Rasul v. Bush and the Intra-Territorial Constitution
66 Pages Posted: 22 Feb 2007
Rasul v. Bush and the Intra-territorial Constitution is one part of a broader project to develop a broad, substantive understanding of the Rasul case, as a challenge to the conventional view that Rasul offers little more than a narrow jurisdictional holding. This article argues that Rasul not only conferred jurisdiction on federal courts to hear habeas petitions challenging detentions in Guantanamo, but also concluded that detainees should be afforded certain fundamental constitutional rights. This is a contestable proposition because prior case law had restricted the applicability of constitutional rights to foreigners on foreign soil.
Nevertheless, the article proceeds by first rejecting the view that Guantanamo detainees can be considered "enemy aliens" held on "foreign soil," by describing the distinctive legal status both the place of Guantanamo and the detainees held there, occupy. It then argues that a significant footnote in the Rasul opinion expressly concludes as a matter of law that detainees should be afforded basic constitutional rights, and demonstrates the footnote's firm historical and doctrinal grounding in the so-called Insular Cases from the turn-of-the century and from more recent, functionalist jurisprudence of Justices Harlan and Kennedy. Finally, the article provides a framework for what those fundamental constitutional rights should include, and charts the ways in which current procedural protections provided by the military and defended by the government throughout the post-Rasul litigation are constitutionally deficient.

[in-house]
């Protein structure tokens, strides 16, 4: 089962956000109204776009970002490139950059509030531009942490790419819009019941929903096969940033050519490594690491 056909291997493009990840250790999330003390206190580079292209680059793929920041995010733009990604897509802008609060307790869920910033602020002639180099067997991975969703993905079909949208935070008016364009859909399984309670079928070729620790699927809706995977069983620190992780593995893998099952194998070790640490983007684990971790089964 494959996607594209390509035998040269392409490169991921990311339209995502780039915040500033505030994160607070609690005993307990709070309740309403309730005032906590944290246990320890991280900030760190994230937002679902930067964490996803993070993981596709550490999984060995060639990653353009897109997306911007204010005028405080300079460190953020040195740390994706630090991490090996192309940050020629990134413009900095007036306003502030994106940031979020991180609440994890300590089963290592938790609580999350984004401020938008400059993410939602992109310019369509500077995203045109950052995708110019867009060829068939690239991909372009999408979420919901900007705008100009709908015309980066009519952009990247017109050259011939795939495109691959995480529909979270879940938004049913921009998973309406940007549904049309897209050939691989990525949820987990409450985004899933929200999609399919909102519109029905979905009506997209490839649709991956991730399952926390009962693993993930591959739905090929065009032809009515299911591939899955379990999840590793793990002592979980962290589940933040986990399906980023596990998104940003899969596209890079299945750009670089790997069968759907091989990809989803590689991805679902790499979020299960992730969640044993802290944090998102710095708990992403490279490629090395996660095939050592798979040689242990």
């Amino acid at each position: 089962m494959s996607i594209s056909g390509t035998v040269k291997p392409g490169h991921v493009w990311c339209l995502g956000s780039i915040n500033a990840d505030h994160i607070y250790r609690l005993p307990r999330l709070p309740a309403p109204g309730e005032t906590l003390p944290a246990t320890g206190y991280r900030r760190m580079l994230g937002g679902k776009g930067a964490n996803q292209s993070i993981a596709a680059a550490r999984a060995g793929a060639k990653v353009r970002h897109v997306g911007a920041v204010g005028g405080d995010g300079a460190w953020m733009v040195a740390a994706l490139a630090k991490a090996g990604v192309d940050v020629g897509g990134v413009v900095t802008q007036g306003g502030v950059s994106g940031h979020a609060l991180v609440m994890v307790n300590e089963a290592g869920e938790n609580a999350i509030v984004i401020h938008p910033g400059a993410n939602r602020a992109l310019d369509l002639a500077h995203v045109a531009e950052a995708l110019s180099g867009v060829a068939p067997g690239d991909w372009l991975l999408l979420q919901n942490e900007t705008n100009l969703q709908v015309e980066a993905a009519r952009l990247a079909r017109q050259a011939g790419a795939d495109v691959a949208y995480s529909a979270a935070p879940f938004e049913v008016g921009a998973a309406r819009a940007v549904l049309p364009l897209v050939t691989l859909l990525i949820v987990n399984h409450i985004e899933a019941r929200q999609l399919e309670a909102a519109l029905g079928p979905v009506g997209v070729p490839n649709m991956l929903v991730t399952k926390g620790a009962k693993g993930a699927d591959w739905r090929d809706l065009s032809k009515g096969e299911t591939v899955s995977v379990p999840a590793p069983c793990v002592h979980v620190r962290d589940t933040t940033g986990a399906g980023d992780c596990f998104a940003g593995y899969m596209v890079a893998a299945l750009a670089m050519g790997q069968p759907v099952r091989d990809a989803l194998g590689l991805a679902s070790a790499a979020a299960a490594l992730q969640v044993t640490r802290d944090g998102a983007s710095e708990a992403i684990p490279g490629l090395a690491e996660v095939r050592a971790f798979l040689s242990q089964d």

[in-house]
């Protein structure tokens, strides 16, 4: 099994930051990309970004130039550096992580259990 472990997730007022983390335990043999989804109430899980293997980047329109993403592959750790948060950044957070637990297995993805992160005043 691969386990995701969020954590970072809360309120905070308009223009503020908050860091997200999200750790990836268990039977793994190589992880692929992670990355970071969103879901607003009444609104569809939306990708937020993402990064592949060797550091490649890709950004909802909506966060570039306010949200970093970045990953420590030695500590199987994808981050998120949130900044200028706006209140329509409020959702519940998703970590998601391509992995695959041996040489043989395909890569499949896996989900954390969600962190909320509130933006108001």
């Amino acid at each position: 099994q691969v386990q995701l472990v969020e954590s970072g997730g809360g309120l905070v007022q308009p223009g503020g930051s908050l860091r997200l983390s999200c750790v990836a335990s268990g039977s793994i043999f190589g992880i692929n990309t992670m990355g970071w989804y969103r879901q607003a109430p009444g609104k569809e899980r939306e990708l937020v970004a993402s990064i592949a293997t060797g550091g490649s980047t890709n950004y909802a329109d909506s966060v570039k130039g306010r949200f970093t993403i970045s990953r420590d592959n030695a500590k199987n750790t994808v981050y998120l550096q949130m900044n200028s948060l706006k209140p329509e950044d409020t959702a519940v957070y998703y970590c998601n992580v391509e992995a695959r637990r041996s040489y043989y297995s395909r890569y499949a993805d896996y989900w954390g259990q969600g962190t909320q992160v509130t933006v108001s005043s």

Keywords: Guantanamo, Rasul, Al Odah, Detainees, Insular Cases, Eisentrager
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